I am an immortal soul tied to the body of a dying animal.
Philip K. Dick, paraphrasing W.B. Yeats.
Falsehood diffused significantly farther, faster, deeper, and more broadly than the truth in all categories of information, and the effects were more pronounced for false political news than for false news about terrorism, natural disasters, science, urban legends, or financial information.
My niche perspective is this: in the Army, firearms are much more heavily regulated than in civil society. How can so many enthusiastic gun owners say that they hold the military as a model, and yet not accept the strict regulations that go with the military’s use of firearms? […] This is another facet of rights without responsibility, or privilege without duty.
A note from an Army Officer and reader of The Atlantic.
I feel so late to the Gregory Porter train.
Reality is that which when you stop believing in it, it doesn’t go away.
I fucking love science.
The mindset of make a guess, test it as best you can, and record everything for the next person to learn from seems like the most meaningful path we individuals can take as members of a social species. It emboldens our personal creativity and answers for our impermanence at the same time.
This talk explores the ancient relay race of our knowledge in mathematics, starting at 3000 BCE. That we can even trace the race is astounding. That we have created institutions like this community college to continue the race is hope inspiring.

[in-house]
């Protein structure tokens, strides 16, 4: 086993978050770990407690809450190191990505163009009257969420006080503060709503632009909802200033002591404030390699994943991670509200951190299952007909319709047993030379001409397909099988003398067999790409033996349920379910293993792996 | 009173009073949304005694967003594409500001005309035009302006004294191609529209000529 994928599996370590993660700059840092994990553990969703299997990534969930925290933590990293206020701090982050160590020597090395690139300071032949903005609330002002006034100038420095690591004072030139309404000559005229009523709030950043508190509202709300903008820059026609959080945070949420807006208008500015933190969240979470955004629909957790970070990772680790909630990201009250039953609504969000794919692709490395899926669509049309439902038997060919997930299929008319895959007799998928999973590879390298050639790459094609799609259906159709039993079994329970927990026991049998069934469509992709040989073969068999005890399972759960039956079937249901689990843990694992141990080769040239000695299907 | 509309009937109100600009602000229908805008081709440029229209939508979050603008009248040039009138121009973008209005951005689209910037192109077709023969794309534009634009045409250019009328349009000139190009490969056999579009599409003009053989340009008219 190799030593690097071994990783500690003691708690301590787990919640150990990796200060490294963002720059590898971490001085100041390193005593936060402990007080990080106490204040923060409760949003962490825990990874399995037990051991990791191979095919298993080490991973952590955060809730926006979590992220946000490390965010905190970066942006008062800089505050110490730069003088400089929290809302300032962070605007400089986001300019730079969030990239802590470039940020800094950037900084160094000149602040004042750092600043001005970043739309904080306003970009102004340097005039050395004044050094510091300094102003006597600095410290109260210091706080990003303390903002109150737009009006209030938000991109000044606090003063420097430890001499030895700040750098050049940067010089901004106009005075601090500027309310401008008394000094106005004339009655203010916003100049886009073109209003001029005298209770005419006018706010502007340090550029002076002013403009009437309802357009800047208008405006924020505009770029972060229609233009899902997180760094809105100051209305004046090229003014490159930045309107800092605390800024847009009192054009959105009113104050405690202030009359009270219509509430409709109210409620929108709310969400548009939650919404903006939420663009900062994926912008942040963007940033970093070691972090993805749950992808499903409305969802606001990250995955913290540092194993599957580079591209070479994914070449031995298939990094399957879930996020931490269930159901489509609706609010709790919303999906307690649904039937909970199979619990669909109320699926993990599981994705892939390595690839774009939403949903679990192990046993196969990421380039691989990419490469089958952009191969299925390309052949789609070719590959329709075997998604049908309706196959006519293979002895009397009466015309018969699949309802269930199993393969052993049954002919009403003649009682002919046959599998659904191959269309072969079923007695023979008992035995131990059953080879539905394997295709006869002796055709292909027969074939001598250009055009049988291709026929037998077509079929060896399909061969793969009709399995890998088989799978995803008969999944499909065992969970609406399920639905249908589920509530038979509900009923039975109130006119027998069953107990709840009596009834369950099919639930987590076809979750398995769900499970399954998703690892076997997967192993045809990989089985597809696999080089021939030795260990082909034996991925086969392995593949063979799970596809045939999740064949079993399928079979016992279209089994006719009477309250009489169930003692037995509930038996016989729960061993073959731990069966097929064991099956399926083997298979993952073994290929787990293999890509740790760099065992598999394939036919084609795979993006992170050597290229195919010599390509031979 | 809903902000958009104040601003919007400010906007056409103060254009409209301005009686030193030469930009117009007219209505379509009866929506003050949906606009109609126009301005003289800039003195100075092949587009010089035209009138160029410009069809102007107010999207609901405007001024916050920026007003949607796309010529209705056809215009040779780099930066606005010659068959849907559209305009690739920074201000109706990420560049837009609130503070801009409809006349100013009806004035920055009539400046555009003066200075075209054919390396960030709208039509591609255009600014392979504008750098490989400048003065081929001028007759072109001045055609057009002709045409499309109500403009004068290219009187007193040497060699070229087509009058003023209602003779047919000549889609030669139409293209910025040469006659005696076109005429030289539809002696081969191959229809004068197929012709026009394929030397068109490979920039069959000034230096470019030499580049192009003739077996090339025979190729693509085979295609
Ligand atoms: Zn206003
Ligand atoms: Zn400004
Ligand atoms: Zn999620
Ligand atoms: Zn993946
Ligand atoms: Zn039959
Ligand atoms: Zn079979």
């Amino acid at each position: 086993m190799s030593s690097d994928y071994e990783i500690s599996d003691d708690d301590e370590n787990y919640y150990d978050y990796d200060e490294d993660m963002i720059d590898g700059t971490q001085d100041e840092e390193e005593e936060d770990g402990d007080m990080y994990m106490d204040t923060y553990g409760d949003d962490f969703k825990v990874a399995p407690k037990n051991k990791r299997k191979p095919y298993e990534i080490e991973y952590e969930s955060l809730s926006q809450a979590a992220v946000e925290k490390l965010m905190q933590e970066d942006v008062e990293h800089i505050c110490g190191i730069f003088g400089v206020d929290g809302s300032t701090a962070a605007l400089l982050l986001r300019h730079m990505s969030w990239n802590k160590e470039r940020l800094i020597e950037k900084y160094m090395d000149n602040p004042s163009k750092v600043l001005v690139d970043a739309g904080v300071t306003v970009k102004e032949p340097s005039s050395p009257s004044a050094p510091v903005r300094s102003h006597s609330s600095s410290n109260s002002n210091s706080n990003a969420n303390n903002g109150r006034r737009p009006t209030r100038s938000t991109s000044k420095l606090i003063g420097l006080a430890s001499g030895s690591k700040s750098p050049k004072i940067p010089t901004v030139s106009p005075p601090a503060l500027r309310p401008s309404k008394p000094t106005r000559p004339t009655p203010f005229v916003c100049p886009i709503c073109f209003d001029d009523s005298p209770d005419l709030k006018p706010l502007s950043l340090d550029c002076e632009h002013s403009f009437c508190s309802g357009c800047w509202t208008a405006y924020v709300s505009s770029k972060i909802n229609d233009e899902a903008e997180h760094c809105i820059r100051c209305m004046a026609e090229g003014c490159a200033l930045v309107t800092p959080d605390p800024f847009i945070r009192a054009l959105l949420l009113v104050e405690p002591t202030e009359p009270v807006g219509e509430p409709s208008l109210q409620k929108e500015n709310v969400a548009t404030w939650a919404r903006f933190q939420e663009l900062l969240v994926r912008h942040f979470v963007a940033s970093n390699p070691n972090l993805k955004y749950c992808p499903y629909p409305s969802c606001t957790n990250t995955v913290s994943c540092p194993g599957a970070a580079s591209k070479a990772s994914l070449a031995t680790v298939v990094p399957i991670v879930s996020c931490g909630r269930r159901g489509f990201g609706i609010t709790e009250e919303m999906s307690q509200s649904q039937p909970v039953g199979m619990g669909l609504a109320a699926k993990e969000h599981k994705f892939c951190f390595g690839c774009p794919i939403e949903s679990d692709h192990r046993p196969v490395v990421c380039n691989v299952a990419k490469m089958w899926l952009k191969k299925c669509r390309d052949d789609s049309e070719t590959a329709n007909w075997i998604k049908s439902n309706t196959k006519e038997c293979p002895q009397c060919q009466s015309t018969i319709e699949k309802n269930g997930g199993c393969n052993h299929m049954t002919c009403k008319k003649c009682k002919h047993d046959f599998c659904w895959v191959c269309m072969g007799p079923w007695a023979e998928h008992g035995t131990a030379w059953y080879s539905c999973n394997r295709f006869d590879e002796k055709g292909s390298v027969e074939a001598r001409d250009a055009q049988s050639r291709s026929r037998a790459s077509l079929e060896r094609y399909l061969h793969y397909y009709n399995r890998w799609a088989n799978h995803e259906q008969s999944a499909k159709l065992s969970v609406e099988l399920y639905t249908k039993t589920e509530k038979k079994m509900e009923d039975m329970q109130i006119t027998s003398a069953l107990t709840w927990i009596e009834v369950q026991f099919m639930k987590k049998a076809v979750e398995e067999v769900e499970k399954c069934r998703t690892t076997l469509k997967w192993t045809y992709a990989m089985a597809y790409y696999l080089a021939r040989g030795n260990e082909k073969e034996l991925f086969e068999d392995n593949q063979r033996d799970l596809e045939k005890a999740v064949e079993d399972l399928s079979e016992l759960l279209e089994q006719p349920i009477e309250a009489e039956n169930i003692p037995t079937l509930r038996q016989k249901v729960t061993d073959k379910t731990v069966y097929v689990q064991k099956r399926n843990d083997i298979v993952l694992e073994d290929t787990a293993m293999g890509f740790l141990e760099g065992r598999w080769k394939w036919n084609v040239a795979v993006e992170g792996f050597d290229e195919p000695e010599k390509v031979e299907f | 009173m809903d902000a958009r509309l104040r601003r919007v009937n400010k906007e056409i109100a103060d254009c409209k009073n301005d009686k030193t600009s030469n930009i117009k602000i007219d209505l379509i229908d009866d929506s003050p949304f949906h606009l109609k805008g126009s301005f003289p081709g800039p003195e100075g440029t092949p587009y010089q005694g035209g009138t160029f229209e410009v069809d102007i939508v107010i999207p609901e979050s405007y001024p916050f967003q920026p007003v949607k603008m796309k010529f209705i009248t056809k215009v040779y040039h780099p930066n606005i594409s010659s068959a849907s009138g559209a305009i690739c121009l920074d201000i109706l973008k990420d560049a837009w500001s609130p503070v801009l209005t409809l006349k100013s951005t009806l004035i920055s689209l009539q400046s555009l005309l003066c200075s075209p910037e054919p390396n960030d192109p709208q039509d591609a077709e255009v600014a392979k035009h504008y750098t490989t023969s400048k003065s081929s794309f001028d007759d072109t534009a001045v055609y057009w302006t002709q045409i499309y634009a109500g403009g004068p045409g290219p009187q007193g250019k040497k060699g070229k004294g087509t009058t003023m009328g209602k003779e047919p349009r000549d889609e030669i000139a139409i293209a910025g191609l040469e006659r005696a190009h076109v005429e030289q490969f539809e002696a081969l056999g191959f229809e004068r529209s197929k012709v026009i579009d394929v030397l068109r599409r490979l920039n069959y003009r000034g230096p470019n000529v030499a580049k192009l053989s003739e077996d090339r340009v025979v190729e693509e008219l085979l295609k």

Also, it’s the job of every generation to convince the next to pursue the race.
To do evil a human being must first of all believe that what he’s doing is good, or else that it’s a well-considered act in conformity with natural law.
Silicon Valley visionary John Perry Barlow died last night. I honestly didn’t know much about him, but reading the outpouring of eulogies across the web today I wish I had met the man. It must be the mark of a life well spent to be able to leave a momentary gaping hole of reverance in the chaos and cynicism that is the web.
Everyone has been sharing Barlow’s Principles of Adult Behavior, a list he created when he was 30:
- Be patient. No matter what.
- Don’t badmouth: Assign responsibility, not blame. Say nothing of another you wouldn’t say to him.
- Never assume the motives of others are, to them, less noble than yours are to you.
- Expand your sense of the possible.
- Don’t trouble yourself with matters you truly cannot change.
- Expect no more of anyone than you can deliver yourself.
- Tolerate ambiguity.
- Laugh at yourself frequently.
- Concern yourself with what is right rather than who is right.
- Never forget that, no matter how certain, you might be wrong.
- Give up blood sports.
- Remember that your life belongs to others as well. Don’t risk it frivolously.
- Never lie to anyone for any reason. (Lies of omission are sometimes exempt.)
- Learn the needs of those around you and respect them.
- Avoid the pursuit of happiness. Seek to define your mission and pursue that.
- Reduce your use of the first personal pronoun.
- Praise at least as often as you disparage.
- Admit your errors freely and soon.
- Become less suspicious of joy.
- Understand humility.
- Remember that love forgives everything.
- Foster dignity.
- Live memorably.
- Love yourself.
I love this list. Personally at 35, I most struggle with #19, #3, #24, and #25 (in that order). I was never into #11 or #15, so that’s a load off. Related to #2, I am a notorious “say how you really feel to someone’s face” person, but I’m beginning to learn that it’s less of a virtue than I once believed.